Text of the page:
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Councils to get emergency funds to help more Syria refugees

Money will be diverted from the UK’s international aid budget to help councils pay for the costs of settling thousands of Syrian refugees, the government says.

Chancellor George Osborne said the money diverted from the £11.8bn aid budget will fund the refugees – especially orphans – for their first year in the UK, and will also support Syria’s neighbouring countries who host the camps.

He said: “In the short term we are going to take more refugees, but not in a way that encourages them on to these dangerous boats. In the longer term we need a fundamental rethink of our aid policy.”

The money will be specifically targeted at councils to help with housing costs, he added. Critics said the government should not raid a budget that is specifically there to help people in need abroad.

Prime minister David Cameron will announce today just how many extra refugees the UK will help, with various reports suggesting it may be more than 10,000, and could even approach the 18,000 demanded by the EU. MPs will be briefed later today.

The government says it wants to concentrate its help on orphans and other refugees still in the camps near Syria so as not to incentivise further dangerous journeys across Europe for those seeking to reach the UK. 

Migrants from Syria, Afghanistan arrive on Lesbos. July 15. AP Photo, Santi Palacios

It is thought that the Syrian conflict has forced at least 11 million people to abandon their homes, with around a quarter of a million people killed.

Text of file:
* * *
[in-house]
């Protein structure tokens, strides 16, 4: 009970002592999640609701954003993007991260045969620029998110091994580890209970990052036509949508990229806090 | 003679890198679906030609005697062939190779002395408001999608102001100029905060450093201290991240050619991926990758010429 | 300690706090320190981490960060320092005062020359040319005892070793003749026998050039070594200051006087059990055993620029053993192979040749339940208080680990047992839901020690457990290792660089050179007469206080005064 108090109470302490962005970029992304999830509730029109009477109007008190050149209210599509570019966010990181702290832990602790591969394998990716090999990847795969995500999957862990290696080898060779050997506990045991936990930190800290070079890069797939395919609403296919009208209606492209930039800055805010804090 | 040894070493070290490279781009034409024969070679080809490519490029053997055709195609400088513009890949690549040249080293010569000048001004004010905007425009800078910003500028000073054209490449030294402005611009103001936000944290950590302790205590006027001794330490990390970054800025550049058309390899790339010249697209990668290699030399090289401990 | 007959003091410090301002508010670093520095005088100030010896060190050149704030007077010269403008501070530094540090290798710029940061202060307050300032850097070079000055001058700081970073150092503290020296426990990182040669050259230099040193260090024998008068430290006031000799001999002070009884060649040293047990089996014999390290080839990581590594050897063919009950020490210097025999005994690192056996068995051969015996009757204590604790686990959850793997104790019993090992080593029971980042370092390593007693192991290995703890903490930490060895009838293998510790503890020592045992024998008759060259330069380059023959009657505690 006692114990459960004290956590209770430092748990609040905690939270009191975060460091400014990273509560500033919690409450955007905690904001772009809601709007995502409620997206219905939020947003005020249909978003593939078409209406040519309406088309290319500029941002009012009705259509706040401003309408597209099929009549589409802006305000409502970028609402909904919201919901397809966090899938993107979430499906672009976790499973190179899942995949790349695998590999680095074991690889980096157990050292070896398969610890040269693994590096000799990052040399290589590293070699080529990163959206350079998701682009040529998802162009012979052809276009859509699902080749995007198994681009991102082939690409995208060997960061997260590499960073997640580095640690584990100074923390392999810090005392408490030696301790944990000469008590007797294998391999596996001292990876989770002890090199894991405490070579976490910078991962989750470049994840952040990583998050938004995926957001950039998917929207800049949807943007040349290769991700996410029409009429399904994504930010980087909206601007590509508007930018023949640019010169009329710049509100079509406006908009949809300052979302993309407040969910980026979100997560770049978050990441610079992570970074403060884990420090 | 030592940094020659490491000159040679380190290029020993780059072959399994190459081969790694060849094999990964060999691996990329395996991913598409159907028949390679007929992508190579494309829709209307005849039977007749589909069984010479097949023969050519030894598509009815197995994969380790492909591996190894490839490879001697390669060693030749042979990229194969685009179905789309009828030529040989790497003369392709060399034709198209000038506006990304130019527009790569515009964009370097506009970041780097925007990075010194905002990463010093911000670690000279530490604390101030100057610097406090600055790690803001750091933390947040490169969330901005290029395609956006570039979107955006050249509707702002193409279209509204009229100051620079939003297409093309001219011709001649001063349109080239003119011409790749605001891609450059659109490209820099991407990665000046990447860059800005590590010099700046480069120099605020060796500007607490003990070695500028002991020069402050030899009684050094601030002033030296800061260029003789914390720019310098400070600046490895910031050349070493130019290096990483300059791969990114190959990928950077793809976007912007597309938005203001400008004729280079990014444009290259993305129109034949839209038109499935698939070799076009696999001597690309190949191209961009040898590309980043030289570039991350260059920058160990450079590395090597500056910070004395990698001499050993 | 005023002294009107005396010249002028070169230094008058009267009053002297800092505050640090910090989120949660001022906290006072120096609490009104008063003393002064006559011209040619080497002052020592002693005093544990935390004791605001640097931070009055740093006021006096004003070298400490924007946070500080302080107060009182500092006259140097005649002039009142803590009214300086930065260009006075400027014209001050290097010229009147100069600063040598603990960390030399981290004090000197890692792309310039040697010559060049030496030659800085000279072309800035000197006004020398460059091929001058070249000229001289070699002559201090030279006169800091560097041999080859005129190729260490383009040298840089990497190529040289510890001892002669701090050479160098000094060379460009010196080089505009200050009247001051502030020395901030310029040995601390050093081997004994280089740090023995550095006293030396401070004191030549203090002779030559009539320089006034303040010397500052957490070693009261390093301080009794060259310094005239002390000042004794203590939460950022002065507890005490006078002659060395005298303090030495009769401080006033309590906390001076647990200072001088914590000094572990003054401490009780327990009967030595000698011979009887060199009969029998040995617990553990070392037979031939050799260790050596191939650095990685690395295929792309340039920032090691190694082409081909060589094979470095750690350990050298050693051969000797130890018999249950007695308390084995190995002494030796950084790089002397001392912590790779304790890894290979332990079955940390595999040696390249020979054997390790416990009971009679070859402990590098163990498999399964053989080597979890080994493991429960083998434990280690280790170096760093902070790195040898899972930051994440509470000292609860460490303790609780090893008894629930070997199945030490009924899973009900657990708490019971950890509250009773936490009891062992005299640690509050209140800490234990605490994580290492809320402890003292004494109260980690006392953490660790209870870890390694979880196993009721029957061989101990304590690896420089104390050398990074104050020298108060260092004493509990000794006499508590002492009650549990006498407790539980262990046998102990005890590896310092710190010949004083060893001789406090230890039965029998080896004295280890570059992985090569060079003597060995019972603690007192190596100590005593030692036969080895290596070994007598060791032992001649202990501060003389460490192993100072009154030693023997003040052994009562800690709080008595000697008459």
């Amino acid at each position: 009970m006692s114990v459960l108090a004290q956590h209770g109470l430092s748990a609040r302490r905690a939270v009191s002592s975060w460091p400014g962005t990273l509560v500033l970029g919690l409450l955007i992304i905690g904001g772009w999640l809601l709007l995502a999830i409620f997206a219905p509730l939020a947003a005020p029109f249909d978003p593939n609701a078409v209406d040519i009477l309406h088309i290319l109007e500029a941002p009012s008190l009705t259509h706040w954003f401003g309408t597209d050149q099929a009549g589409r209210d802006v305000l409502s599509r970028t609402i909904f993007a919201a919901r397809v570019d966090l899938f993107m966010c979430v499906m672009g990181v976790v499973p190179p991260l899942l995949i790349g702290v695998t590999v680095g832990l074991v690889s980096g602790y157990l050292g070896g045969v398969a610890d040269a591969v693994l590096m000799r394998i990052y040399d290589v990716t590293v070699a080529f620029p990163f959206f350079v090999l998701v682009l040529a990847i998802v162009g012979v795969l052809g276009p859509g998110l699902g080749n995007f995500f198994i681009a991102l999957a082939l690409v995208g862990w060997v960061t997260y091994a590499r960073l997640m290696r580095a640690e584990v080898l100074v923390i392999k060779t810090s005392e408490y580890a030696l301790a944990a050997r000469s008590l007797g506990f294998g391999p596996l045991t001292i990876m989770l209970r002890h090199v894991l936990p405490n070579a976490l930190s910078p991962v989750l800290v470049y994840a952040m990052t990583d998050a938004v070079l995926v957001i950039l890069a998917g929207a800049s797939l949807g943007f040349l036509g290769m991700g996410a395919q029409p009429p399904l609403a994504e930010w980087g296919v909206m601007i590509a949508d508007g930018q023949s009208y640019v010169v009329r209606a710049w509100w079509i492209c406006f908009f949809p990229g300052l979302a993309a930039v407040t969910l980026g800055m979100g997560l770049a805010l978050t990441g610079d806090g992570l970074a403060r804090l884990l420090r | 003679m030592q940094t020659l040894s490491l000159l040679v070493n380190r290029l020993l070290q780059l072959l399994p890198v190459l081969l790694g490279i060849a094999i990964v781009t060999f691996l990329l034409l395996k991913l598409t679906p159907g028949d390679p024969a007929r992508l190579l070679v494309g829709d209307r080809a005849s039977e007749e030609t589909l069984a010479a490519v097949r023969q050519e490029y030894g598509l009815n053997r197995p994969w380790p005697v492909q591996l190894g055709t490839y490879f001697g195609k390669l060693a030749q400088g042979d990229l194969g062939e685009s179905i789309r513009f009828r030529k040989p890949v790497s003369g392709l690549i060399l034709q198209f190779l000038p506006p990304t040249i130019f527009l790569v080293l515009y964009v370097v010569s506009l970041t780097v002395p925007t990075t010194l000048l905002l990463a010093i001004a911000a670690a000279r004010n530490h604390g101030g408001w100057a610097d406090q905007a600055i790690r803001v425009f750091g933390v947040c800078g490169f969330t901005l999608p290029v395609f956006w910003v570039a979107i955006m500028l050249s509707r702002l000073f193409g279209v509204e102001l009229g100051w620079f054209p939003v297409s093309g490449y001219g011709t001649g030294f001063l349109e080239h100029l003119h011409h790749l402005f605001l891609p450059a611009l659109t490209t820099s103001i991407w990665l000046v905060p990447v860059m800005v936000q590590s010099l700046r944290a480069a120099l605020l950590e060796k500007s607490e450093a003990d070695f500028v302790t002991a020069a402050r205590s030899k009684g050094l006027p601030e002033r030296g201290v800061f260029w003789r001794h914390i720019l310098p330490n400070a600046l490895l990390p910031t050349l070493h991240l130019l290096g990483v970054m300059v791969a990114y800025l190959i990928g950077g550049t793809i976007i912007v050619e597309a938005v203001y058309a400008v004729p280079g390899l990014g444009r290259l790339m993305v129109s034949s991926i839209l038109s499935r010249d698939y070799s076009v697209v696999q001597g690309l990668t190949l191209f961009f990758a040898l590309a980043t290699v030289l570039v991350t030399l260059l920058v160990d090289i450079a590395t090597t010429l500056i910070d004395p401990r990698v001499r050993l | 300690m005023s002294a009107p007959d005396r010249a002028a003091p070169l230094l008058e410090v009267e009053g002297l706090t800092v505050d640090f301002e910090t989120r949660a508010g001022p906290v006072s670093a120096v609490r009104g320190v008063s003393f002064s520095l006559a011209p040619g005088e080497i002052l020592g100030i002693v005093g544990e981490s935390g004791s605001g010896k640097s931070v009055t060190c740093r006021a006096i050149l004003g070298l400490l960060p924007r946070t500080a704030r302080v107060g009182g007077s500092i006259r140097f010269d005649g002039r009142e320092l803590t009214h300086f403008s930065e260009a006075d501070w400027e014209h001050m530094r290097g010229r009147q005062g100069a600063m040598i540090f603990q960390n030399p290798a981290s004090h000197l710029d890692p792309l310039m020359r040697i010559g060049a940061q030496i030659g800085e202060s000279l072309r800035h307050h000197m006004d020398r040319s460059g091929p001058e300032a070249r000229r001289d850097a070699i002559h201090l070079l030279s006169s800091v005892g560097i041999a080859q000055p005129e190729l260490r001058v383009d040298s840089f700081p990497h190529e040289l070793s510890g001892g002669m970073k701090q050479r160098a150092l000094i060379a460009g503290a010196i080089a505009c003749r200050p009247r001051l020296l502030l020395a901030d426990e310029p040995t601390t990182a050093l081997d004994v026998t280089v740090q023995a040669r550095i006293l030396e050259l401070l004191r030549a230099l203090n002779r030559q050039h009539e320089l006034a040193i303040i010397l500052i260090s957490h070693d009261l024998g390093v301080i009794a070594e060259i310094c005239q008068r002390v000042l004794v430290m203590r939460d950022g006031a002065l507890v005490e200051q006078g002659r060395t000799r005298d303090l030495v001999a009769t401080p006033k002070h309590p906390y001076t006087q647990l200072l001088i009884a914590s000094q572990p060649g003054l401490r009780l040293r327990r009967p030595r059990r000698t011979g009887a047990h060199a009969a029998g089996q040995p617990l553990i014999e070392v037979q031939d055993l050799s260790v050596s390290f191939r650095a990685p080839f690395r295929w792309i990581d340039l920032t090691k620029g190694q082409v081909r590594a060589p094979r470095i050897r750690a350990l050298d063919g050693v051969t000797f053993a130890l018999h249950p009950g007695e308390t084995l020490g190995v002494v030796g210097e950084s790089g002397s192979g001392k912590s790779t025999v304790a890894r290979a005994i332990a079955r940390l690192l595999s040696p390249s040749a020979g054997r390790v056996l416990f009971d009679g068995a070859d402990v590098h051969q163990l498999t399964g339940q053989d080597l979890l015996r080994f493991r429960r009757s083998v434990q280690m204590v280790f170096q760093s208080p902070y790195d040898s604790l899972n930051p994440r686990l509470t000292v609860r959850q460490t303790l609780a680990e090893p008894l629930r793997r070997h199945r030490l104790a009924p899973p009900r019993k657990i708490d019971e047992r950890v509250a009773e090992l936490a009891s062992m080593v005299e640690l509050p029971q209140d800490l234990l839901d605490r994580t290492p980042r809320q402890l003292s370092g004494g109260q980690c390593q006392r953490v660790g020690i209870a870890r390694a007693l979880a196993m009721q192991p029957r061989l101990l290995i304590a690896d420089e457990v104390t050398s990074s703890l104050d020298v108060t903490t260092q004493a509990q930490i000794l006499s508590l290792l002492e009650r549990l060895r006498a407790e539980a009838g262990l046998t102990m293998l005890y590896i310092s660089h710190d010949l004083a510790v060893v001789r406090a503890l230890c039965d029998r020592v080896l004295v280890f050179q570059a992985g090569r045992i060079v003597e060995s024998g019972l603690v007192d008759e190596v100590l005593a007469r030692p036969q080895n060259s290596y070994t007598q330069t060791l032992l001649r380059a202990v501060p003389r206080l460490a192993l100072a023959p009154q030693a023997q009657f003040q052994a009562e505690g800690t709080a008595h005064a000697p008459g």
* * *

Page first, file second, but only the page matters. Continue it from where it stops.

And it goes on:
Many councils – at least 40 – have said they would be willing to offer sanctuary. But councils in Greater Manchester are among those saying they already take more than their fair share of asylum seekers.

PSE has sought comment from the Local Government Association about the government’s latest offer of emergency funding for councils to help new refugees. The LGA’s David Simmonds told BBC Radio 4’s Today programme last week that councils in England are already helping 2,000 unaccompanied refugee children, cost about £50,000 a year for each child. Another £150m is helping families still in the UK whose asylum applications were rejected, but who are destitute.

He said councils are happy to help, but they must be given the “resources” to fund it.

Scotland's first minister Nicola Sturgeon has insisted the UK can do more to help refugees fleeing Syria for Europe, and met representatives from the refugee community during a humanitarian summit at St Andrew's House in Edinburgh at the weekend. 

Nicola Sturgeon with refugee representatives, humanitarian summit Sept 15

Tell us what you think – have your say below, or email [email protected]

(Top image shows eight-month-old Maria and her father Ibrahim from near Damascus, Syria, on a train on Saturday, having recently arrived in Europe. Credit: AP Photo/Kerstin Joensson)


Brianc   07/09/2015 at 13:15

It is just amazing that money can pop up from nowhere to help these people, when services for our own population are constantly being eroded due to lack of funds! Further words fail me.